Case Study: Ask and Receive
All donors are not created equal. As in the for-profit world, the most financially valuable ones are the ones who undertake long-term relationships with an organization — those who embrace a nonprofit’s mission and make donations again and again. In a perfect world, fundraisers would be able to discern these individuals from the 70 percent of newly acquired donors whose first gifts are also their last, and invest in them accordingly.
But barring the invention of a working crystal ball, the best nonprofits can do is put new donors to the test before their interest in the cause wanes. At least that’s the strategy that works for Maryland Food Bank, an America’s Second Harvest (recently renamed Feeding America) affiliate that distributes food to more than 1,000 shelters, soup kitchens, pantries and other charitable organizations aross the state of Maryland.
According to Deborah Flateman, Maryland Food Bank’s chief executive officer, implementing a more ambitious schedule of new-donor solicitations — one that asks for that elusive second gift shortly after the first gift is made — has boosted new-donor retention rates.
“We have established a different type of relationship with donors,” she says. “We’re finding out how close they are to our mission and how responsive they are to our requests.”
Room for improvement
Founded in 1979, Maryland Food Bank boasts a diverse and enthusiastic donor base.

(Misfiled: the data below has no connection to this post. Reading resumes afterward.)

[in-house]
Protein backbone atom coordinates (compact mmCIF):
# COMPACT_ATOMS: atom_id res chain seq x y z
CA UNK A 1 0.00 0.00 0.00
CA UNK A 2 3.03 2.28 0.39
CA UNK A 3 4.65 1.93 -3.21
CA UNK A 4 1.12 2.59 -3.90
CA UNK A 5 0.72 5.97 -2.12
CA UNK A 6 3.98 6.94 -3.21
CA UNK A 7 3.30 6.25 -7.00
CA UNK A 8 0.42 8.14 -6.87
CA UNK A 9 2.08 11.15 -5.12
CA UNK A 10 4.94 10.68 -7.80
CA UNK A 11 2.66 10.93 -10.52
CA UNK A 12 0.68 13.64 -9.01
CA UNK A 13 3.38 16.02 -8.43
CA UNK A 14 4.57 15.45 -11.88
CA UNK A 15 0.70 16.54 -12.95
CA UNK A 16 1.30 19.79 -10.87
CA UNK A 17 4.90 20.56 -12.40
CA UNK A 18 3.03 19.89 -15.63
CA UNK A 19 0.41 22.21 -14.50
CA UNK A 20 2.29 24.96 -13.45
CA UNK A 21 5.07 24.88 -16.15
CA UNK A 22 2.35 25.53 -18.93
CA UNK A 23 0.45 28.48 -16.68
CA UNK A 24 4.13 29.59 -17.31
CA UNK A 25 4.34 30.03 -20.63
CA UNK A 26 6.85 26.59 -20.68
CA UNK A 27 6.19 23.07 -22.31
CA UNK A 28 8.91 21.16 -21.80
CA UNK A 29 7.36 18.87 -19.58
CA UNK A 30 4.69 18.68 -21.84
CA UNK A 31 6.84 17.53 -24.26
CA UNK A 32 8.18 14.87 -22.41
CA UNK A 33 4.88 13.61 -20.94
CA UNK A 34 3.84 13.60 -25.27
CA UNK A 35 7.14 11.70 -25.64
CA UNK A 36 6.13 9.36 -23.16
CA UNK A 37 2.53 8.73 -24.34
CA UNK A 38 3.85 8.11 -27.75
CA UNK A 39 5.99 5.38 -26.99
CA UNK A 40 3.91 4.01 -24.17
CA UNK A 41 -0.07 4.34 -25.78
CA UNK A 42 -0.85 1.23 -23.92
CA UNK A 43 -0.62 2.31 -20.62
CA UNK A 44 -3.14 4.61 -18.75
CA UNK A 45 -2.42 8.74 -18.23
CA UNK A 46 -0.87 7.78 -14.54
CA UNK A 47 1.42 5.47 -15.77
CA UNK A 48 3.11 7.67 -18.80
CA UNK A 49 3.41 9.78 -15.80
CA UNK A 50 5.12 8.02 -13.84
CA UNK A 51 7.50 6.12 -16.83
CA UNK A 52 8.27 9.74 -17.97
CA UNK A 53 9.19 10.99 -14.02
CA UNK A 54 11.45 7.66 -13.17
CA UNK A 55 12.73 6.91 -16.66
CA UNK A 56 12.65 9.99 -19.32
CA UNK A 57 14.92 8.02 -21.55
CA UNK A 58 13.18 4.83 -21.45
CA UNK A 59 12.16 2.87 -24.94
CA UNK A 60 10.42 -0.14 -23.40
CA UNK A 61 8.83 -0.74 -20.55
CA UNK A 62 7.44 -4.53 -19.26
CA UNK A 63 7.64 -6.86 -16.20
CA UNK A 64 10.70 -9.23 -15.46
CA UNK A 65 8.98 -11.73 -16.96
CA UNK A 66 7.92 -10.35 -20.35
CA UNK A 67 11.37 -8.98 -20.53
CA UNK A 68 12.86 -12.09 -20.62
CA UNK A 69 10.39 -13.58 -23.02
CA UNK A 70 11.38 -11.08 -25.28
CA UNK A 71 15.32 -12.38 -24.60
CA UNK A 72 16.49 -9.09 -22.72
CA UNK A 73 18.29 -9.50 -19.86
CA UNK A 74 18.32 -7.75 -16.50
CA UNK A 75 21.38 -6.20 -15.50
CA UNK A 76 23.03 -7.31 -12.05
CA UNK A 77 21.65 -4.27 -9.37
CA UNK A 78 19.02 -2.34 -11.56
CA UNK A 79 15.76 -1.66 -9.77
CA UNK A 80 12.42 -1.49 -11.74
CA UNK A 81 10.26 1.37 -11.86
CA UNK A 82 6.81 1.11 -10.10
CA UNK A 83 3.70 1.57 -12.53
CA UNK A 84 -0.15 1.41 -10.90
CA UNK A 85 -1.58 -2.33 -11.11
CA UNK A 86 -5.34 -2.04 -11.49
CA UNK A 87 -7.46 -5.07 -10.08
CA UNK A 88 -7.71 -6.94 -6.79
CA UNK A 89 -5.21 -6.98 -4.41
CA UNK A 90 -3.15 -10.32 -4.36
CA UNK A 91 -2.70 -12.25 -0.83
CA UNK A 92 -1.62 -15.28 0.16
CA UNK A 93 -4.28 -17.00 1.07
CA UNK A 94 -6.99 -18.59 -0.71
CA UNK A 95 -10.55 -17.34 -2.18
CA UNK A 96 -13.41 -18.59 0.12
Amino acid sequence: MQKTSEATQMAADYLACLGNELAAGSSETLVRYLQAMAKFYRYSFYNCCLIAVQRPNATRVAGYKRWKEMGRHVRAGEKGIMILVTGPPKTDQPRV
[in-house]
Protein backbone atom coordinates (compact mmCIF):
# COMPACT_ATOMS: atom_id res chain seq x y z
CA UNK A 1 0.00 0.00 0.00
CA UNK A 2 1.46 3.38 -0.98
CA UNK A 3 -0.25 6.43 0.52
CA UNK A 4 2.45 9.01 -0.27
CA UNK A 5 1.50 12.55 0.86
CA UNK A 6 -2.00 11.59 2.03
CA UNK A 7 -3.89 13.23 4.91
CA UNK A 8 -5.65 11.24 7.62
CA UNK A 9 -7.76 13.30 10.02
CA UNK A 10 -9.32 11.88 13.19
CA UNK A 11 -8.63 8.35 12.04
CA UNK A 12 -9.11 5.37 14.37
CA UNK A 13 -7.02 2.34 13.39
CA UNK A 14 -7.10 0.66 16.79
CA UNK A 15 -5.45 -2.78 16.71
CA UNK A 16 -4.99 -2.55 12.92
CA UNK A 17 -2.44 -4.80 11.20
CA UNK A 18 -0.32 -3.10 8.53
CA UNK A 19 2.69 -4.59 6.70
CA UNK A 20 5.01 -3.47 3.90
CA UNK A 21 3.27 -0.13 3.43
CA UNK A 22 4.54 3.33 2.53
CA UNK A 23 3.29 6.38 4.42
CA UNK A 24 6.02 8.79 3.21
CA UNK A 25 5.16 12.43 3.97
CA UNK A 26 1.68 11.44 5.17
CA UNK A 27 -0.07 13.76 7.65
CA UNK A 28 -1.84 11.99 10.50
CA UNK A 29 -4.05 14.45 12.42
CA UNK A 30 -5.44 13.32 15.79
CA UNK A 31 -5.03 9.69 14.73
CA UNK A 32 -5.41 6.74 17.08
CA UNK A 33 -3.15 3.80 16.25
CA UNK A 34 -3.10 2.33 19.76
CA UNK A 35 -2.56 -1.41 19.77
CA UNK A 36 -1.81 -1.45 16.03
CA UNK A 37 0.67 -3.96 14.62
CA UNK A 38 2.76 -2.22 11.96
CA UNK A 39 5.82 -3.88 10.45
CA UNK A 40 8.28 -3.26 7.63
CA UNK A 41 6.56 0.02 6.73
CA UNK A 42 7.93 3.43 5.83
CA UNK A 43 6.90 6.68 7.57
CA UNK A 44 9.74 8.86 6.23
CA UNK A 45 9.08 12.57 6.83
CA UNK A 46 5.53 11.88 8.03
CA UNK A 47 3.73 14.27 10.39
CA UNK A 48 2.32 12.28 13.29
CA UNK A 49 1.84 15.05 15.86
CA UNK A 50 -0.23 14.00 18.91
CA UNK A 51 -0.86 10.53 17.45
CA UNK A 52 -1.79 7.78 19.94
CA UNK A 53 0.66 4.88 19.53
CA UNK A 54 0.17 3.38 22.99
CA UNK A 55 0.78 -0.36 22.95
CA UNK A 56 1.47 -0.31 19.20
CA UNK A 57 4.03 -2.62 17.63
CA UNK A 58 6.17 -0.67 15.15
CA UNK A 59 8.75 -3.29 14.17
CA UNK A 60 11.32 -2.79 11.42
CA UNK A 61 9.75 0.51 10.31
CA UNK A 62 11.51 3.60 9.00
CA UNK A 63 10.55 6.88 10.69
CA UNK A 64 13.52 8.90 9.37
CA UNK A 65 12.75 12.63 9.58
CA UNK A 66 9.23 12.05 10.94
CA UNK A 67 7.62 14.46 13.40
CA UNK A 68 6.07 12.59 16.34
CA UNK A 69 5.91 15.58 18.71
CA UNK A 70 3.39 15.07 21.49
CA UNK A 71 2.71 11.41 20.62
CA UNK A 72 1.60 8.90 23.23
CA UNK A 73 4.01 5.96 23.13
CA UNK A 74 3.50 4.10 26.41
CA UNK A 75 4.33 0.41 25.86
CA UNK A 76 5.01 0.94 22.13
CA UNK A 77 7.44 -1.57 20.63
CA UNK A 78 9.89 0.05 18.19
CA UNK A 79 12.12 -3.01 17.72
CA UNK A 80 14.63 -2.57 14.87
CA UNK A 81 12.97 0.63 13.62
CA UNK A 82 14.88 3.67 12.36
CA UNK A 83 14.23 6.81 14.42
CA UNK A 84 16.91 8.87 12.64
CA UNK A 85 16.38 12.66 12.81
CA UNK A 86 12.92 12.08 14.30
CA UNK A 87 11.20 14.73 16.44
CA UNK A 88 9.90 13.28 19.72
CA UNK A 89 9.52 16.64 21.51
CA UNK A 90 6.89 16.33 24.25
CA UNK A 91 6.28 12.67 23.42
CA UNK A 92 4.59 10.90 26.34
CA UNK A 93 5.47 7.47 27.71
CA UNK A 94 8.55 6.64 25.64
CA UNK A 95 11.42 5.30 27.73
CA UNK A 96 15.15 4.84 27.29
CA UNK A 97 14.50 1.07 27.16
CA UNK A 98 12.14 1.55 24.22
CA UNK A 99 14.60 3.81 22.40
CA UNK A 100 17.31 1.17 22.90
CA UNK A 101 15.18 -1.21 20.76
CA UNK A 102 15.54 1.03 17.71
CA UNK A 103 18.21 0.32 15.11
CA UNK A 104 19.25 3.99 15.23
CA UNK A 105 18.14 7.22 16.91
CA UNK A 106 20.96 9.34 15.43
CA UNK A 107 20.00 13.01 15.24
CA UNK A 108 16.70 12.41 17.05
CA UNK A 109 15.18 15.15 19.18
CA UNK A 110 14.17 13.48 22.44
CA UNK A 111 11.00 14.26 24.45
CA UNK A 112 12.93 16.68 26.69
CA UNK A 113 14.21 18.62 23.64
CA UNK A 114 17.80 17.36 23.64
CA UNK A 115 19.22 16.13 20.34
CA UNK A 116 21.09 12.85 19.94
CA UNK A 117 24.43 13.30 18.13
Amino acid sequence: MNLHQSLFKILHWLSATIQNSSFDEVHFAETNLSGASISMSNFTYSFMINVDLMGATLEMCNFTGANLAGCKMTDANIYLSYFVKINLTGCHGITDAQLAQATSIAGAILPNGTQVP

“There really isn’t a typical donor,” Flateman says. “The issue of hunger is something that resonates with pretty much everybody.”
Since the introduction of its direct-mail fundraising program in 1997, Maryland Food Bank’s new-donor retention rates have varied from the high 30 percents to the low 40 percents, a range that exceeds sector standards.
“If you get a third of your donors to make that second gift, it’s considered good,” says Kent Rohrbach, vice president of client services for L.W. Robbins Associates, the Holliston, Mass.-based agency that manages Maryland Food Bank’s direct-mail program.
But there’s always room to improve. That’s exactly what Maryland Food Bank set out to do after noticing an unexpected drop in new-donor retention rates in 2006. Concerned the drop could lead to further erosion, the organization was advised by Robbins to adapt its new-donor communications strategy in response to trends observed in the marketplace.
Patterns in new-donor retention
According to Rohrbach, Robbins has noticed distinct patterns in new-donor retention across the nonprofit industry.
“We know that … the more gifts [donors] give in the first year, the higher the retention rate,” he says. “We also know that the longer [the] time that elapses between the date of the first gift and that of the second gift, the less likelihood there is the donor will ever make that second gift.”
Rohrbach adds that work for one Robbins client indicated the critical time period for renewing new donors is three months. After that, the greatest amount of erosion occurred.